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DC: The Source has more with Grant Morrison on bringing in new characters in Batman and Robin:
I introduced the new Squire and Knight in the pages of JLA back in 1998 and I’ve been slipping them into stories like JLA CLASSIFIED #1-3 and BATMAN #667-669 ever since. For some reason I’ll never be able to explain, this pair have developed a complex, intricate backstory and web of relationships that so far exists solely in my head and is only hinted at in these brief appearances.
My redesign of the Squire was intended to reference the British comics characters Beryl the Peril and Minnie the Minx (these tomboy anarchists headed their own weekly humor strips in the venerable UK titles Topper and Beano respectively), as well as the character “Monkey” from the film Quadrophenia, as played by Toyah Willcox.
I was a huge fan of Greg Rucka and JH Williams’s Batwoman stories in DETECTIVE COMICS and wanted to get the two new characters together as soon as possible. Simple as that.
The Beefeater is an old-time DC hero who once represented the UK in the international Global Guardians hero team. He appeared as the butt of numerous Keith Giffen jokes in JUSTICE LEAGUE INTERNATIONAL and here makes a comeback as the Queen’s Jailer. Beefeater mentions a number of British super-criminals, many of whom were created for an imaginary SQUIRE AND KNIGHT series that’s been growing in the damp undergrowth of my imagination for the last ten years.
The Pearly Court of Crime
Pearly Charlie English and his son Eddie are the only two members of the Pearly Court of Crime, but we can assume there’s a Pearly Queen and some Pearly Princesses too.
I must point out that the real-life Pearly Kings and Queens of London are firmly on the side of the angels and are famous for their contributions to charity.
The Coals From Newcastle
King Coal was based on a combination of influences, including Arthur Scargill, the miners’ union leader who was Mrs. Thatcher’s nemesis in the 1980s. His henchmen were based on the gang of dancing chimney sweeps led by Dick Van Dyke in Walt Disney’s film of Mary Poppins.
The Metaleks are weaponized, intelligent construction machines from another world on a mission to “xenoform” our planet, starting with London.
Like the Pearly King, the Morris Men belong to the world of tradition and folklore. Remnants of some unspeakable pagan fertility business, they pin jingling bells to their clothes and hop around hitting one another with sticks. The whole thing is a kind of stylized sword dance which ends when the dancers lock their “swords” together in a star-shaped configuration and “behead” their kneeling leader, who is then restored to life by a comic doctor. Readers familiar with the original film version of The Wicker Man starring Edward Woodward may remember seeing the Morris Men there.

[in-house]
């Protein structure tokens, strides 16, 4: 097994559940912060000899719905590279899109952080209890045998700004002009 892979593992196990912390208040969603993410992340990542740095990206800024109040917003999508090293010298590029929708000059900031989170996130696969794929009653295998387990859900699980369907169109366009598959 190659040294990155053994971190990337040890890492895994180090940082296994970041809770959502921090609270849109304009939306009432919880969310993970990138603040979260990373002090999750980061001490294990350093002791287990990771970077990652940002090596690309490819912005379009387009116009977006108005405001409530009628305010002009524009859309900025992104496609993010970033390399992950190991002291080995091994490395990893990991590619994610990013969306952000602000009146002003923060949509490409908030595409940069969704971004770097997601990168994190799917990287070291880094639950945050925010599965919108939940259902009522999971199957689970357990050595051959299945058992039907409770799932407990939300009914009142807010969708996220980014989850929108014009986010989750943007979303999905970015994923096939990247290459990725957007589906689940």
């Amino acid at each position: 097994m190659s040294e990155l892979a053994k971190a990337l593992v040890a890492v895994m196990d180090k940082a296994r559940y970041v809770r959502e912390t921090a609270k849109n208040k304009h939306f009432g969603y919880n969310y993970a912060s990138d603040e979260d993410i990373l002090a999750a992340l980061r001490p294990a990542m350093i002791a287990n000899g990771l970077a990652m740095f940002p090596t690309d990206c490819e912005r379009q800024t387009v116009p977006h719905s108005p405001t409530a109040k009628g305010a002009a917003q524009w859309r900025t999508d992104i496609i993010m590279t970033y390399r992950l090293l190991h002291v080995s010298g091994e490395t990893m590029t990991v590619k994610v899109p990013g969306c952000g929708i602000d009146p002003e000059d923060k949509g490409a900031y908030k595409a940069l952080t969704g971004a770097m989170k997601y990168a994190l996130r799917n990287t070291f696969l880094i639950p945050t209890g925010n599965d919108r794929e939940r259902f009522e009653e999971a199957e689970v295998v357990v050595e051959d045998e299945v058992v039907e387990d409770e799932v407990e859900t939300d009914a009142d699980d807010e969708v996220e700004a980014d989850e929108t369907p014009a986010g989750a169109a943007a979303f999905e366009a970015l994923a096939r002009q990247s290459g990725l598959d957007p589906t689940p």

They may seem jolly and bucolic, like a sun-dappled afternoon at a pub next to a canal in the South Downs, but as any British child can tell you there’s something screamingly weird and abnormal about the Morris Men that demanded to be absorbed into the Batman world.
The criminal version of the Morris Men are violent, ninja-like assassins who worship the Horned God.
Stand and deliver! I saw the Highwayman as a cross between Adam Ant and Russell Brand: a dashing gentleman bastard who plies his devilish trade on the motorways of Britain. He rides his big black stealth cycle alongside tourist coaches, delivery trucks and especially security vans before robbing them blind and making off with the loot.
The Wayne Ancestors
The portraits of the Wayne patriarchs in BATMAN AND ROBIN #10 were all drawn from Batman’s long publishing history, but as usual I missed a couple of established characters.
I missed Lancelot Wayne, one of Bruce’s earliest known ancestors, and Sir Gaweyne de Weyne, who was introduced into the bloodline in 1998 by Alan Grant and Frank Quitely in BATMAN: THE SCOTTISH CONNECTION, as well as a third Revolutionary War hero, General Horatio Wayne, who appeared in BATMAN #120 and takes his place alongside the fictional Darius Wayne (created, I believe, by Alan Moore for a SWAMP THING story) and the real-life “Mad” Anthony Wayne, who was absorbed into Bruce’s family tree by Batman writer extraordinaire Bill Finger.
As for the others, Alan Wayne appears in BATMAN: THE RETURN OF BRUCE WAYNE #4, while the stories of Alan’s father Solomon and uncle Joshua were covered in BATMAN: SHADOW OF THE BAT #45 and BATMAN: LEGENDS OF THE DARK KNIGHT #27, and were also alluded to in Christopher Nolan’s film The Dark Knight.
(Source: DC The Source)
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